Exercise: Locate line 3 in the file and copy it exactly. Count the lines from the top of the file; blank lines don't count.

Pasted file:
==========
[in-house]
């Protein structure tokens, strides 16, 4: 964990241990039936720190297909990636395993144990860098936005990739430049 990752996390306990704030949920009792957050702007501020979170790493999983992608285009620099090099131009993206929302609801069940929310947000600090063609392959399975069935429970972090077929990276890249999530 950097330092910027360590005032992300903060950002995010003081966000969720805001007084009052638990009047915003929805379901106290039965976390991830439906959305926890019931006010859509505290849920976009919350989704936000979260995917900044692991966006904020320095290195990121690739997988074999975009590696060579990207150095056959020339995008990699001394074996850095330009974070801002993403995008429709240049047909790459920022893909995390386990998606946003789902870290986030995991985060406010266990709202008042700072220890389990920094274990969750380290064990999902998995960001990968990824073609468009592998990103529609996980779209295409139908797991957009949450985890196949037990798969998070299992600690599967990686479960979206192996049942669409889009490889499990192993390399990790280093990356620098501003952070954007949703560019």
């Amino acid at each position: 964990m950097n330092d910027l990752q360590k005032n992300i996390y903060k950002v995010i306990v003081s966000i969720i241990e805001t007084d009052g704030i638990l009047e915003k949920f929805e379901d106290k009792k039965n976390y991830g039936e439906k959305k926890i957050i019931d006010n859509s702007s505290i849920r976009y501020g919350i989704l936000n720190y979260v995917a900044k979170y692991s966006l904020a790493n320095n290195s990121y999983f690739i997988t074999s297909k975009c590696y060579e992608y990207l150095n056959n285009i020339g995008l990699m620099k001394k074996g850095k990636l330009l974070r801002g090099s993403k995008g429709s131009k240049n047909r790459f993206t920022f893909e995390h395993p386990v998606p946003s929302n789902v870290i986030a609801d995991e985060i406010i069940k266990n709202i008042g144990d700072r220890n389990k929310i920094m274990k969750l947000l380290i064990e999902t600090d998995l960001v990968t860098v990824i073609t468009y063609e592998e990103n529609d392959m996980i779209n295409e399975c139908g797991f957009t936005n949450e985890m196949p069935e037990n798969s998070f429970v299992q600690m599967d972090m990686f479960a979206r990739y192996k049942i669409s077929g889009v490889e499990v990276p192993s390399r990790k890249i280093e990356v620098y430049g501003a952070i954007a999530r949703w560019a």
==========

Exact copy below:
């Amino acid at each position: 964990m950097n330092d910027l990752q360590k005032n992300i996390y903060k950002v995010i306990v003081s966000i969720i241990e805001t007084d009052g704030i638990l009047e915003k949920f929805e379901d106290k009792k039965n976390y991830g039936e439906k959305k926890i957050i019931d006010n859509s702007s505290i849920r976009y501020g919350i989704l936000n720190y979260v995917a900044k979170y692991s966006l904020a790493n320095n290195s990121y999983f690739i997988t074999s297909k975009c590696y060579e992608y990207l150095n056959n285009i020339g995008l990699m620099k001394k074996g850095k990636l330009l974070r801002g090099s993403k995008g429709s131009k240049n047909r790459f993206t920022f893909e995390h395993p386990v998606p946003s929302n789902v870290i986030a609801d995991e985060i406010i069940k266990n709202i008042g144990d700072r220890n389990k929310i920094m274990k969750l947000l380290i064990e999902t600090d998995l960001v990968t860098v990824i073609t468009y063609e592998e990103n529609d392959m996980i779209n295409e399975c139908g797991f957009t936005n949450e985890m196949p069935e037990n798969s998070f429970v299992q600690m599967d972090m990686f479960a979206r990739y192996k049942i669409s077929g889009v490889e499990v990276p192993s390399r990790k890249i280093e990356v620098y430049g501003a952070i954007a999530r949703w560019a």